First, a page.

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Students help Healthwatch Hampshire

Posted on: January 4th 2017

Students help Healthwatch Hampshire to raise awareness of A&E issues

Amery healthwatch projectYear 10 students at Amery Hill School have been working alongside Healthwatch, the independent consumer champion for health and social care in England, whose aims are to help people get the best out of their local health and social care services; whether it’s improving them today or helping to shape them for tomorrow.

During 'Healthwatch Week' in April 2016, Healthwatch Hampshire visited Amery Hill School presenting assemblies to Year 8 and 9 students and to all the pupils at Bishops Waltham Junior School; the students and pupils were encouraged to speak up about their experiences of health and social care and were invited to participate in a survey.  The results indicated that just over two thirds of the students and pupils surveyed thought that accident and emergency services were most important to them.

Amery Hill students were invited to collaborate with Healthwatch Hampshire and Hampshire Hospitals NHS Foundation Trust (HHFT) on a project to produce a short video to:

  1. Help to improve the understanding of children and young people in Hampshire about their local emergency health care services
  2. Help providers of local emergency health care services to better understand the particular needs of children and young people, for whom emergency departments are often the ‘front door’ to access health care in hospitals.

HHFT, who manage the emergency departments in Winchester and Basingstoke, visited the school in the summer term when Dr Helen Crossley, a Consultant in Emergency Medicine and Lorna Farmer, an Emergency Nurse Practitioner were interviewed and filmed by the Amery Hill students, with support from Healthwatch Hampshire.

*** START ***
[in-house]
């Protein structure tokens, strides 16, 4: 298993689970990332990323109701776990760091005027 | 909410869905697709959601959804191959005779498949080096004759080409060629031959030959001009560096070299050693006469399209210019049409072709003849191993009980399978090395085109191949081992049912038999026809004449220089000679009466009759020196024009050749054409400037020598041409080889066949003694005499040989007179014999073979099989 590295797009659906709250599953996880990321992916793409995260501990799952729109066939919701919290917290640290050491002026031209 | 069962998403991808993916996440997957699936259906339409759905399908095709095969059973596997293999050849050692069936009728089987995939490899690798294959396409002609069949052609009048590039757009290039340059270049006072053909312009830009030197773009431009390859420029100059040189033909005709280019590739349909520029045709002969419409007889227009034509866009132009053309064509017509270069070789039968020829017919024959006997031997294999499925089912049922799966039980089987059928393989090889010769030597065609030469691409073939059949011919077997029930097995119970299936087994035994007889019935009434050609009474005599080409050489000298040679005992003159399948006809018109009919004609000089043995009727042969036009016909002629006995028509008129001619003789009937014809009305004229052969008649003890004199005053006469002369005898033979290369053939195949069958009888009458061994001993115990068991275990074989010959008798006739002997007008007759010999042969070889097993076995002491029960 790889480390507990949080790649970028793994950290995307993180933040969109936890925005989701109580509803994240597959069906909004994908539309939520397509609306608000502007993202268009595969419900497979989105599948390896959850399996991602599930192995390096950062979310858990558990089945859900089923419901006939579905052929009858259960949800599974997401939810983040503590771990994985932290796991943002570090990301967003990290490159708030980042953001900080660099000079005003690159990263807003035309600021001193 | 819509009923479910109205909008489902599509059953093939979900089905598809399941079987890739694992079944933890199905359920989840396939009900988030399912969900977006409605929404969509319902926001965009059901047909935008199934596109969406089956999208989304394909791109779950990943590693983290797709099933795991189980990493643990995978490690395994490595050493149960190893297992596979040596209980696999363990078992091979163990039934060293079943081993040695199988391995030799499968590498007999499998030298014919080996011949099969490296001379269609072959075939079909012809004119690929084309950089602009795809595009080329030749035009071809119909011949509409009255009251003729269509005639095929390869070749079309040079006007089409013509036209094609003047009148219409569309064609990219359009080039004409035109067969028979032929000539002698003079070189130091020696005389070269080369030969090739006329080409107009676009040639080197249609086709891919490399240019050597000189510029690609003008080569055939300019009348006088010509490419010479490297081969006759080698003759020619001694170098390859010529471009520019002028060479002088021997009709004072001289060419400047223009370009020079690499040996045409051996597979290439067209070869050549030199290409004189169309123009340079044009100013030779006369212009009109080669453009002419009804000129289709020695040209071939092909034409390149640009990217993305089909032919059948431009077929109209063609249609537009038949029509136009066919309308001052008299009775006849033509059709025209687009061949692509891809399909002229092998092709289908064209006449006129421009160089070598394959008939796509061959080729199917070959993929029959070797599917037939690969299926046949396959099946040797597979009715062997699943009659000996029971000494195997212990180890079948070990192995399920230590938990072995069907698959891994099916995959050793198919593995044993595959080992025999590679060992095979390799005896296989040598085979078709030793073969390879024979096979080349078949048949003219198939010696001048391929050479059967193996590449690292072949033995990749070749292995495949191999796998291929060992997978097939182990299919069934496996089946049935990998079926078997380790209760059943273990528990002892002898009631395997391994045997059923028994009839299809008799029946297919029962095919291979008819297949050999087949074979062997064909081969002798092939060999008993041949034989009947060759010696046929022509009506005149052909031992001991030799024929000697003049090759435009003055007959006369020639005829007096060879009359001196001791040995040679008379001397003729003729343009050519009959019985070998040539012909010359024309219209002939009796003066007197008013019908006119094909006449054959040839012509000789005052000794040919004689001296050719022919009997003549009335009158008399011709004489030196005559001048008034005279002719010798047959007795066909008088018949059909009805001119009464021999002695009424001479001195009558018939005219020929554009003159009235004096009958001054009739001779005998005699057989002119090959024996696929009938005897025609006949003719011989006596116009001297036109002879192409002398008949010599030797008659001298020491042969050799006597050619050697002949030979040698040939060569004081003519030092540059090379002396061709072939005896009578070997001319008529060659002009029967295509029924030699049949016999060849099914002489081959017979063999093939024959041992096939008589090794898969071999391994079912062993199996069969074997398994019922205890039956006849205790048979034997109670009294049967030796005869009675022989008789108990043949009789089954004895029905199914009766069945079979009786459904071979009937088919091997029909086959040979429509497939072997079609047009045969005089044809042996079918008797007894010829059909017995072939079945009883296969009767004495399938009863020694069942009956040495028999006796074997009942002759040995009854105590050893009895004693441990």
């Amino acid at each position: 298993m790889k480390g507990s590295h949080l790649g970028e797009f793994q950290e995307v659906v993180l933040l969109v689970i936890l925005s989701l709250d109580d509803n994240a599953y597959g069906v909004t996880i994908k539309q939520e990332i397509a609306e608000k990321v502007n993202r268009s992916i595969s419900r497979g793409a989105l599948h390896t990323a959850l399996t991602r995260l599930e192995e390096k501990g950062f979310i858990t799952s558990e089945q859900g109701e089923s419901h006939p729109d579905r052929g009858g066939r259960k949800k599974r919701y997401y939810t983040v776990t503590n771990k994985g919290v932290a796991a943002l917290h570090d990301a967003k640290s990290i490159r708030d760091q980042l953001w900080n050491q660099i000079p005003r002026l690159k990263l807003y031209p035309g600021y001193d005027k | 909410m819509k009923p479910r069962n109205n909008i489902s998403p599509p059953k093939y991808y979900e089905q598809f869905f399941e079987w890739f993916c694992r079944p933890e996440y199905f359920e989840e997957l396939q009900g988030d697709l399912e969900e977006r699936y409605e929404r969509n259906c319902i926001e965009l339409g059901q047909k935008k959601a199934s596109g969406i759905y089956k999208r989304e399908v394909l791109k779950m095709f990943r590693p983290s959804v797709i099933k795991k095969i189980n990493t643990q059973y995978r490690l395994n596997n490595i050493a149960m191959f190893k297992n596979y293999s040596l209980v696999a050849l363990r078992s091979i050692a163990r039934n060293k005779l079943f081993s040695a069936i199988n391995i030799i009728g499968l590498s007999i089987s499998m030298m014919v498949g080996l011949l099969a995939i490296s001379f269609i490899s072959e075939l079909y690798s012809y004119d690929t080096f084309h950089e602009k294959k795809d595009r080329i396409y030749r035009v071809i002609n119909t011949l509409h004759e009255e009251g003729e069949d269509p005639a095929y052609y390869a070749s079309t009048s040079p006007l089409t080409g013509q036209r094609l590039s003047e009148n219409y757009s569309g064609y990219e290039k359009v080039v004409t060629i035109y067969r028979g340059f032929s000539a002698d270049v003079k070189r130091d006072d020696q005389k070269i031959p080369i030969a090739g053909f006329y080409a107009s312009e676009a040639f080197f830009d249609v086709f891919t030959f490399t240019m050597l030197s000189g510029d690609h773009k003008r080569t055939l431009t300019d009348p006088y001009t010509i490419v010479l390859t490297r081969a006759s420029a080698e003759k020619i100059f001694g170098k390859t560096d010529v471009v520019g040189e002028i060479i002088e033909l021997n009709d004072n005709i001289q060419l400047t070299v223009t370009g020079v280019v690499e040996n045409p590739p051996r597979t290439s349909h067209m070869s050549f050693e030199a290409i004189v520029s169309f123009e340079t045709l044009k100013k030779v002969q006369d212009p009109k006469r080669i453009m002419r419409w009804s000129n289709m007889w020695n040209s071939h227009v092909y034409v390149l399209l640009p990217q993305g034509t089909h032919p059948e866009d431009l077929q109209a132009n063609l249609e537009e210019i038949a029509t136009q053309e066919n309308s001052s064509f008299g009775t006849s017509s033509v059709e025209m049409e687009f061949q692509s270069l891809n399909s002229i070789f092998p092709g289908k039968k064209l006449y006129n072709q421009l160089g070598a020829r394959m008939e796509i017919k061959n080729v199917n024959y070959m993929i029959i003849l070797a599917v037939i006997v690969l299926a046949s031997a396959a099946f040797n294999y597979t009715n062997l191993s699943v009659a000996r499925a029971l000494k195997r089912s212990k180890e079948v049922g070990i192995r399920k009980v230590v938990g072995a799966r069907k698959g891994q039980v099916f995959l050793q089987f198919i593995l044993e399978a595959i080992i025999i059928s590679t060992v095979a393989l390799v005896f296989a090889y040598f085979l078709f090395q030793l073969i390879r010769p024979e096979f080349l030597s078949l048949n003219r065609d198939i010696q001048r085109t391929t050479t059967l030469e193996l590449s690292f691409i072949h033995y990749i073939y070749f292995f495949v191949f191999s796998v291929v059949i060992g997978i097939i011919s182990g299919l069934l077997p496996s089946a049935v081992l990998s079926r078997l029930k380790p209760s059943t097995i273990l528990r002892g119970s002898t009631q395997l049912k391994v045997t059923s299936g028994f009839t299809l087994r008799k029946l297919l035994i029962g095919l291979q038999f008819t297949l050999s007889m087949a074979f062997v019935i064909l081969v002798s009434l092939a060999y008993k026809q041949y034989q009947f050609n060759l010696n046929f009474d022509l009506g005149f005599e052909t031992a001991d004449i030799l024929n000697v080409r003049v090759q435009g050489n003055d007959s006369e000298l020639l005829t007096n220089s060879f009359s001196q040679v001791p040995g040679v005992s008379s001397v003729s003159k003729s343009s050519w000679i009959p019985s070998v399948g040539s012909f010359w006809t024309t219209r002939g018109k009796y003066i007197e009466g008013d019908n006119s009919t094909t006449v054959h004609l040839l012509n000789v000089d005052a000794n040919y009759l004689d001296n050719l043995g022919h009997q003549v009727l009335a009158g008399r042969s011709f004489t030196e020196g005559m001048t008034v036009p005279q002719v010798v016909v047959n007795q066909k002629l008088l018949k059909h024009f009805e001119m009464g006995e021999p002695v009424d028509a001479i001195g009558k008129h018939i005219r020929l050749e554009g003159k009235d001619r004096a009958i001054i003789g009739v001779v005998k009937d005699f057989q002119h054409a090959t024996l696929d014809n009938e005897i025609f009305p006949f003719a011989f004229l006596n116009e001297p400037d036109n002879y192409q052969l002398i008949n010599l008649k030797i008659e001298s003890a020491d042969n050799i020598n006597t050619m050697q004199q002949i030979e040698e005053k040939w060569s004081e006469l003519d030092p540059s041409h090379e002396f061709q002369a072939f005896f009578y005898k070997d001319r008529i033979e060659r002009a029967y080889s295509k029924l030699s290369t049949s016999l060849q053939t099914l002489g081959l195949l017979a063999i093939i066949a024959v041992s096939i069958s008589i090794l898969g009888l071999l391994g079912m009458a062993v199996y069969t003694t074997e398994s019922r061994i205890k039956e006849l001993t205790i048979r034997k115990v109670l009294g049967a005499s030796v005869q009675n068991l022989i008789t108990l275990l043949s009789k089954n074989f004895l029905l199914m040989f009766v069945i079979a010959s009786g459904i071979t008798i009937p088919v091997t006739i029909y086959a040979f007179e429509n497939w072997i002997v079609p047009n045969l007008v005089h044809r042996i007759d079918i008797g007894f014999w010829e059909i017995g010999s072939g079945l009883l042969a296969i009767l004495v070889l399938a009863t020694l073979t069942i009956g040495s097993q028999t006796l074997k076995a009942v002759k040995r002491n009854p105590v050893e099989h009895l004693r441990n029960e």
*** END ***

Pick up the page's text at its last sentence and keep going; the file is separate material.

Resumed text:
Healthwatch Hampshire representative Mr Steve Manley commented “Amery Hill School, worked with us throughout the project, allowing us to speak to their assembly, whose staff, particularly Mr Lewis, Progress Leader for Year 10, were patient and generous with their time, and whose students were funny and intelligent beyond our expectations.”

To read the report click here

To watch the video click here

 

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Amery Hill students turn reporters for the day
Posted on: 22/03/2017

Amery Hill students turn reporters for the day

Amery Hill School hosted its fourth annual BBC School Report event this month, with 30 students experiencing what it is like to be a journalist for the day. The students worked in small groups and had the chance to research some interesting topics as well as learn the techniques of constructing and conducting a good interview. The reports covered a variety of topics, from the serious issues of a lack of diversity in the media and stereotypes about specific groups of people, to a more humorous representation of Donald Trump and his leadership style.  Speaking about the day, student reporter Alisha Frost said “For the fourth year in a row, this exciting day was planned and led by Mrs Winch, Head of Media Studies. To give us a real feel for what it would be like to work for a newspaper, live BBC news reports were actively displayed during the time, adding to the experience.” Students had the chance to develop their journalism skills, carrying out research, interviews and filming during the course of the day. Alisha added, “It was a fun day filled with exciting experiences for all!  On a personal note, I feel privileged to have taken part in this amazing opportunity for three years in a row and hope it continues for many more years to come.” Many of the students are core members of the school’s reporting team and have been instrumental in launching the student newspaper, ‘The Amery Quill’. We are looking forward to the next edition of their thought-provoking newspaper which will feature their articles and interviews from the BBC School Report Day. Click here to visit our BBC School ReportView Article